The Joint Worldwide Intelligence Communications System (JWICS) is a little misleading in its name, and even the usual comment that it is approved for "collateral" (TOP SECRET classification not belonging to a compartmented control system, as well as TS/SCI (sensitive compartmented information) and TS/SAP (special access program). Both SCI and SAP are compartmented control systems; the difference is that SCI is under the control of the United States intelligence community while SAP is under the control of the military.
Individual TS, SCI, or SAP applications will have individual user logins, and conceivably additional encryption. Indeed, since JWICS is an IP routed system, virtual private networks could be set up for additional security. As far as encryption, the essential part is that the cryptographic keys are provided, or approved, by the National Security Agency. Typical encryption devices include the TSEC/KG-194 and TSEC/KIV-7 link encryptors; approved protected distribution systems may be user.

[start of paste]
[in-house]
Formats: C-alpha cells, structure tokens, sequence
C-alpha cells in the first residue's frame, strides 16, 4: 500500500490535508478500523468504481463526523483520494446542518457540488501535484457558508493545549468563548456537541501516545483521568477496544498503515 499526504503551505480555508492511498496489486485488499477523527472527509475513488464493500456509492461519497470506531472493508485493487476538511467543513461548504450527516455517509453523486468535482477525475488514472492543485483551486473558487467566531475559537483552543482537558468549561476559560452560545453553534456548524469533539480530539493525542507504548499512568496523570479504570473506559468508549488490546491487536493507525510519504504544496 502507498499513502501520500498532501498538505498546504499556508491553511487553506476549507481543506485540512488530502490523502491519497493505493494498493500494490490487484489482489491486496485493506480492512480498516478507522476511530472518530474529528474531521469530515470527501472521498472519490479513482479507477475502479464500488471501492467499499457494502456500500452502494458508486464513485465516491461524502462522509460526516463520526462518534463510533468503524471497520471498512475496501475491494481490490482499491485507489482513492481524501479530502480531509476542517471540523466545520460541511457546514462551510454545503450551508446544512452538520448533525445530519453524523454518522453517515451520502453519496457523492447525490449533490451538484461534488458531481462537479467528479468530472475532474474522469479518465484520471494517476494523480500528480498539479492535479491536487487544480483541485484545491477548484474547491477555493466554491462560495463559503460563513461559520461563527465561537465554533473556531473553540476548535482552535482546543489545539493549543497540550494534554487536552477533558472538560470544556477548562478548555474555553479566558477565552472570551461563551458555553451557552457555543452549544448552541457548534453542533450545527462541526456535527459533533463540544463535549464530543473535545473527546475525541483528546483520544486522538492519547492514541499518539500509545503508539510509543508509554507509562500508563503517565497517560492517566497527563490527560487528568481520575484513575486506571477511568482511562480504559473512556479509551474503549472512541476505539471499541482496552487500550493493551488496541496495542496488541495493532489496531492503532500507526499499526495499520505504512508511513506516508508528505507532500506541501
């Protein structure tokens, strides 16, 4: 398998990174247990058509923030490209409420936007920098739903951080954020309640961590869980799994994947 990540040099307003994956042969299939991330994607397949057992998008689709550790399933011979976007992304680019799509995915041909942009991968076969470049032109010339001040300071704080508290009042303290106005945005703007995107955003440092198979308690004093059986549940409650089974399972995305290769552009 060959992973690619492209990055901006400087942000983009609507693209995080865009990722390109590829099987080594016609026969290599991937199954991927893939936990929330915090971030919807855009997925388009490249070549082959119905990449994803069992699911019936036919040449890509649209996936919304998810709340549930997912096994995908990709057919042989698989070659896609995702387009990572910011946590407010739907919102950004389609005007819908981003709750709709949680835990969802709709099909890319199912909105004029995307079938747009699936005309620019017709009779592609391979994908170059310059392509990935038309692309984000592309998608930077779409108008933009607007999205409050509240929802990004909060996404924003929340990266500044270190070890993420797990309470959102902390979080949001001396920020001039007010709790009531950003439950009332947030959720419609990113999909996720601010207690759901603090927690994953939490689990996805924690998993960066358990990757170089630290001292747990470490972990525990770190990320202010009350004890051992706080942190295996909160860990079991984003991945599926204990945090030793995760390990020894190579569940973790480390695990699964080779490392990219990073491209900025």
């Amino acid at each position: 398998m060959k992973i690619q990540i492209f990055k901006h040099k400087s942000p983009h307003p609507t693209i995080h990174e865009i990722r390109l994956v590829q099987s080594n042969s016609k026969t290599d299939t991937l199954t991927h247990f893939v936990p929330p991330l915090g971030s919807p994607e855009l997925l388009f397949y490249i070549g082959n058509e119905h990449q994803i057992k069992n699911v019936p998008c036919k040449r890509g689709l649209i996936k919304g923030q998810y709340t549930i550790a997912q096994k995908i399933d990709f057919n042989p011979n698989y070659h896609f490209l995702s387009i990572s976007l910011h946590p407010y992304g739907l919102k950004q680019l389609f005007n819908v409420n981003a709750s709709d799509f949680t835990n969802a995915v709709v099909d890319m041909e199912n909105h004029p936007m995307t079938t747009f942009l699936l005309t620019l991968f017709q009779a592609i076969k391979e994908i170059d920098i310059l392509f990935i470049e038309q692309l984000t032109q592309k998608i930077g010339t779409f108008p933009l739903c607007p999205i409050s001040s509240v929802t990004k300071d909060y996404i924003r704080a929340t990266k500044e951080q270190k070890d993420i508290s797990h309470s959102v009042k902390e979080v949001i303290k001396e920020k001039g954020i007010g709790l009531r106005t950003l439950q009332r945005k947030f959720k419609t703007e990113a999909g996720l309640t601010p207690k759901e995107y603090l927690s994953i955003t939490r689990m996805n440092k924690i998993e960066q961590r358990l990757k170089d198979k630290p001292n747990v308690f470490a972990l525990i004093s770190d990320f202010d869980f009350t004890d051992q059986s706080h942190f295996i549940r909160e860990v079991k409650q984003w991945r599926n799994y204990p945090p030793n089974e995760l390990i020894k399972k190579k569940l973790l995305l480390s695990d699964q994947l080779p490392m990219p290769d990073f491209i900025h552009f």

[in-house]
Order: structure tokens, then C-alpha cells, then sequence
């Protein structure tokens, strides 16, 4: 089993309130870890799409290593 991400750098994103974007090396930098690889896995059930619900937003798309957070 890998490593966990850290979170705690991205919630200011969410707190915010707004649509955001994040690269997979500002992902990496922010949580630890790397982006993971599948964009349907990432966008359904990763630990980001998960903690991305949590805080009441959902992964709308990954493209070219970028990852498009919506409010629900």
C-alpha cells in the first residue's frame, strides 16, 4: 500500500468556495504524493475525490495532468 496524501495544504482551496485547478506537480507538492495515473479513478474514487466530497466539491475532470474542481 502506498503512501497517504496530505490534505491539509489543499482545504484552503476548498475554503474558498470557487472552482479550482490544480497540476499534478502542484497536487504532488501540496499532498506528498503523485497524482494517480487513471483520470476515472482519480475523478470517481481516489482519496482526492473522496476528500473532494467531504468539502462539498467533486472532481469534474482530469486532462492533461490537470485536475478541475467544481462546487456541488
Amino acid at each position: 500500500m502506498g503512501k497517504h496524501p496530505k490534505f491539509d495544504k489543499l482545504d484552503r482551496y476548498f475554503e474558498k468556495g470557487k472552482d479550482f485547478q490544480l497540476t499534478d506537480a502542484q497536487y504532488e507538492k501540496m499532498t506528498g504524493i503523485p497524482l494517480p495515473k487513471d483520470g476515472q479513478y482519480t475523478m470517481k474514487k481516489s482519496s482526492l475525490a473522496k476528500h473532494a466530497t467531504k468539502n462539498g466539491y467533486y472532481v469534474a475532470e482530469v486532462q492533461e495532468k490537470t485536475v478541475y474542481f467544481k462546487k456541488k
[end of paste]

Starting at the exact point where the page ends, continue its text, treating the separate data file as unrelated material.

JWICS also is an overlay on the Defense Information Systems Network (DISN). Certain other networks, both overlay and backbone, can interconnect, such as Intelink-C, also known as JDISS Four Eyes, over which Australia, Canada, the United Kingdom, and the United States share SCI. In the U.K., Stoneghost is the backbone network analogous to DISN.
Where JWICS is the communications network, DODUS Trusted Workstation (DTW) is the generally approved host software. Workstations are not the ony devices that connect, of course; there can be secure voice with STU-III or STE telephones, or various video teleconferencing centers (VTC).
As long as there is appropriate link encryption, a node, especially a mobile one such as a RC-135 RIVET JOINT communications intelligence aircraft, that node may send its information through a link equipped with TS/SCI approved encryption, to a ground JWICS entry point.